Philip Hammond

Economy 'has to be able to pop back to life'

Today Programme

BBC Radio 4

Rishi Sunak
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Chancellor Rishi Sunak has confirmed plans for wage subsidies for UK employees

Karen Ward was a special adviser to former chancellor Philip Hammond during his time in Number 11 Downing Street.

She told the BBC’s Today programme that it was “hard to fault” the measures that new Chancellor Rishi Sunak has brought in, aimed at boosting the economy.

“We’ve never had an absolute stop in activity in this kind of manner. So what they’re trying to do is get in place policies so that the economy can continue to run in this suspended animation - making sure people stay in work.”

She called the prospect for the economy for the second quarter of this year “horrific”, but said: “What’s really important is the bounceback. When this disease is contained, which we don’t know when will happen, the economy has to be able to pop back to life really quickly.”

Chancellor 'should ease cash flow pressure on firms'

Today Programme

BBC Radio 4

Rishi Sunak

Chancellor Rishi Sunak (pictured) is "in a difficult position because he's trying to deliver a Budget against a backdrop of dramatic action in the markets and a real-time unfolding situation" says former Chancellor Philip Hammond.

"He's got to balance the obvious desire to do something and to be seen to be doing something with a certain caution that we don't know where this is going yet, and the key thing is to have reserves of firepower so that he can continue to respond."

So what is he likely to do? Mr Hammond says he will probably emphasise that there is also a Spending Review and a second Budget this year, and that Mr Sunak will say he will come back to he House of Commons and make a supplementary statement if and when needed.

"He will want, and I would strongly advise, that he announces immediate short term measures to ease the cash-flow pressure that many small businesses will be feeling, and indeed some larger businesses, for example by postponing deadlines for payment of VAT, National Insurance and PAYE deductions, to help businesses that are facing a cash emergency now."

He says the challenge for the Chancellor is that this is a "classic demand-deficit problem where the economy just needs a bit of stimulus so people go out and spend more money."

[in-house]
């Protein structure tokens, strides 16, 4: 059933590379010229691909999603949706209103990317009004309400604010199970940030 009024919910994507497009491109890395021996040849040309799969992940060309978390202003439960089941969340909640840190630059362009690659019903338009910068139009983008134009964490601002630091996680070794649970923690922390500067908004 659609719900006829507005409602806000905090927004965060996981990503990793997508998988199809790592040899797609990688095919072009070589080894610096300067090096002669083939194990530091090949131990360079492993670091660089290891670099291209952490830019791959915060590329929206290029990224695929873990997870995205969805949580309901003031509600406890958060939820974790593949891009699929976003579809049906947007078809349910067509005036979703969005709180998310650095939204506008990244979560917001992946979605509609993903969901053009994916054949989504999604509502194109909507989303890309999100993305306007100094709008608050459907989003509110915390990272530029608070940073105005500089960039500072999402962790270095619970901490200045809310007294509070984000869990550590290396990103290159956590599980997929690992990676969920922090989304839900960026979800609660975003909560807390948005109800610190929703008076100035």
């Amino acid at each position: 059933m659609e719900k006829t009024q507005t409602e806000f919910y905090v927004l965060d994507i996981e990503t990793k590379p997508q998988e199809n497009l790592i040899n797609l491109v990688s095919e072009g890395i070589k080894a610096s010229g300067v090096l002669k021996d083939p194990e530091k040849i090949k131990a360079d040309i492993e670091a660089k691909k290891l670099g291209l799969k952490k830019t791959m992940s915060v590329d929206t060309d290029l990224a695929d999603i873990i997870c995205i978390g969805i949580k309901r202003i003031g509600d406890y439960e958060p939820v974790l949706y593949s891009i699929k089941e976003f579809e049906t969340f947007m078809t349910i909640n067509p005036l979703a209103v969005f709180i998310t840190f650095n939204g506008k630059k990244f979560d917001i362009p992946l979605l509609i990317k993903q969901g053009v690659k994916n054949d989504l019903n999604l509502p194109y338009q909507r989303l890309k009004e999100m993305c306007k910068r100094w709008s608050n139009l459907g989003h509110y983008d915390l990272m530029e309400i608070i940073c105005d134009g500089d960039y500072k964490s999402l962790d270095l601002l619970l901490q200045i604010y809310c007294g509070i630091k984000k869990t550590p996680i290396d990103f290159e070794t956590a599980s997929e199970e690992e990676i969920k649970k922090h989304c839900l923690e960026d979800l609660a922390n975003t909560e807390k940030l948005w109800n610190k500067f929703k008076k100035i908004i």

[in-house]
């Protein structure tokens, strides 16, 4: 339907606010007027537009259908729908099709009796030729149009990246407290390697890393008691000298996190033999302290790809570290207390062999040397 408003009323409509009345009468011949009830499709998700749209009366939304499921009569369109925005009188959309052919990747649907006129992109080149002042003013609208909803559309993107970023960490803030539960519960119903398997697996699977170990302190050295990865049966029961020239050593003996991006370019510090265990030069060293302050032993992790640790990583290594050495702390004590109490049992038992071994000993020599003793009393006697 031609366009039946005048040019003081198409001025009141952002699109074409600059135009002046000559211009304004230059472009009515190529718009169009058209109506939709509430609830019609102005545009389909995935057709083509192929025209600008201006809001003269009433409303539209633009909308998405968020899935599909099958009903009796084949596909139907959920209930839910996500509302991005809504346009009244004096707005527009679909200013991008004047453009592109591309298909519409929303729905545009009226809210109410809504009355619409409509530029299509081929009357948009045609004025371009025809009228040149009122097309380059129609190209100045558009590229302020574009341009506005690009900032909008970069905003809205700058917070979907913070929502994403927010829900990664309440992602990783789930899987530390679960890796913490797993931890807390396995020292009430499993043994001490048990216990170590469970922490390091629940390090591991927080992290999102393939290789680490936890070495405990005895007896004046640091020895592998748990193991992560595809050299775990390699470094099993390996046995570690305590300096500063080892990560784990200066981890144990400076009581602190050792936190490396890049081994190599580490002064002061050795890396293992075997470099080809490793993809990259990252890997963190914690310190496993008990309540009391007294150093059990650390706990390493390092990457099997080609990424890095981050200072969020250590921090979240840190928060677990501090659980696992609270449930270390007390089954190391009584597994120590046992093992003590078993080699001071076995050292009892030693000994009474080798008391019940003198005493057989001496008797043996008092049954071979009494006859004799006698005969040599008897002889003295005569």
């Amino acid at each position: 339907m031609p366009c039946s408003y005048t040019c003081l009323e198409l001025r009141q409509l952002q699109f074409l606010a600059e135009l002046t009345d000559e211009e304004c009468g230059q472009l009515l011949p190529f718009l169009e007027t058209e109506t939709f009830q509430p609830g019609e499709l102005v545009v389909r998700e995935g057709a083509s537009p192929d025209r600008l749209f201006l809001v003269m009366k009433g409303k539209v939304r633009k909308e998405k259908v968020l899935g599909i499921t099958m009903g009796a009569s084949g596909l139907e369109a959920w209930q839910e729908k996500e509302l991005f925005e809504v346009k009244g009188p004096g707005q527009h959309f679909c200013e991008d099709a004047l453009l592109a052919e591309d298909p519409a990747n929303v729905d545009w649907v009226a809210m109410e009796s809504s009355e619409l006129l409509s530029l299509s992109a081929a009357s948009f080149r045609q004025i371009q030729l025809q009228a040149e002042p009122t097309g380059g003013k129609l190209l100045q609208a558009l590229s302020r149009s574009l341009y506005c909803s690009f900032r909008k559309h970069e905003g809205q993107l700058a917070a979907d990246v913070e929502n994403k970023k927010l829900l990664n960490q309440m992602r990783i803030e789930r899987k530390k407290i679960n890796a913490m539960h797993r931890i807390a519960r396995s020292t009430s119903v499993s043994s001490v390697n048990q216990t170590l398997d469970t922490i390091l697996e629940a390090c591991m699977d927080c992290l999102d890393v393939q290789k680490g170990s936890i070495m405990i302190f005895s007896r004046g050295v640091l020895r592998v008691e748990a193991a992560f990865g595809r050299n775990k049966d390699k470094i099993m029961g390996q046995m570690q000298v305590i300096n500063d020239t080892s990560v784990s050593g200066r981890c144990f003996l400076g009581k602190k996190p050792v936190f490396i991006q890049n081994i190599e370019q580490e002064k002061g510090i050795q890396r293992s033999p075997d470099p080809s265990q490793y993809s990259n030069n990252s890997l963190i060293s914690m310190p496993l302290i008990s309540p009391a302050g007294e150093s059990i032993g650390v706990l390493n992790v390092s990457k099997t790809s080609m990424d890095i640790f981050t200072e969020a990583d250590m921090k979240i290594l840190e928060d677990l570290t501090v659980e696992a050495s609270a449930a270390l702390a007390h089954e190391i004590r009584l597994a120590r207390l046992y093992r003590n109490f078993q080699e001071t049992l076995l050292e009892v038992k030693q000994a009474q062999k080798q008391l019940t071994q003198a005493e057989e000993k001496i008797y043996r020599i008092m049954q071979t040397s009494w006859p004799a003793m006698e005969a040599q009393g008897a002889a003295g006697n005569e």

"The problem here is primarily one of supply. If people can't get to work, goods and services aren't being produced, and you can't solve that problem just by putting more demand into the economy."

Coronavirus 'bound to cause economic growth slowdown'

Today Programme

BBC Radio 4

How great are the chances of coronavirus putting the UK economy into recession, former Chancellor Philip Hammond is asked?

"Well, it's bound to cause a slowdown in economic growth," he says. "The government's challenge, the Chancellor's challenge, will be to try to support the economy in a way that avoids a slowdown, tipping over into recession."

He points out that a recession is defined as starting after two quarters of negative economic growth, and "we don't know yet how long the virus epidemic is going to last, how deep it's going to be".

"So it may well be that economic growth slows down quite sharply, but then recovers quite quickly when the epidemic is over."

Economic impact of virus 'will be real' says Hammond

Today Programme

BBC Radio 4

Philip Hammond
pa media

We're a day away from the Budget and after the biggest sell off on the financial markets since 2008 reduced the values of leading FTSE companies by more than £100bn after markets reacted to falling oil prices and the economic effects of coronavirus.

Former Chancellor Philip Hammond says the virus is "clearly a human tragedy that's playing out here, and it will affect hundreds of thousands of families across Britain and beyond, and we don't know... yet what the full extent of the epidemic is going to be.

"What we do know is that it will have an effect on the economy, because that's already starting to happen, and whatever the outcome epidemiologically, the economic impact will be real. The Chancellor will want to address that in his Budget speech tomorrow."

UK 'still vulnerable to economic shock'

Today Programme

BBC Radio 4

Sajid Javid

More on the reshuffle that saw Sajid Javid resign as chancellor on Thursday.

The government has yet to confirm if incoming Chancellor Rishi Sunak will continue with existing plans to unveil a Budget on 11 March - or if he'll stick to his predecessor's rules on borrowing.

Karen Ward was a special advisor to former chancellor Philip Hammond during his time in Number 11 Downing Street.

She told the BBC's Today programme Mr Javid's resignation was a "surprising" decision.

She said: "It did seem as if Mr Javid was very much in line with broad thinking in Number 10, which was that there should be less concern about the level of debt."

However, she did advise some caution for Mr Sunak: "I think we have to remember why the period of austerity was in place, which was that the level of debt in the UK is still very large. We stabilised, if you like, how much we're adding to it on a year-to-year basis, but we still owe £1.8tn. That does leave us vulnerable to things like an economic shock, interest rates rising."

Former Chancellor gets new job

Philip Hammond
PA Media

Former Chancellor of the Exchequer Philip Hammond is bouncing back after quitting the Commons.

He has been appointed to the board of Irish packaging Ardagh where he will be a non-executive director and serve on its audit committee.

The company, which is worth £3.5bn, hasn't revealed how much Hammond will be paid.

But you may be more familiar with the company you realise.

The company claims that "in an average household globally, you will find at least six products in packaging produced by Ardagh Group".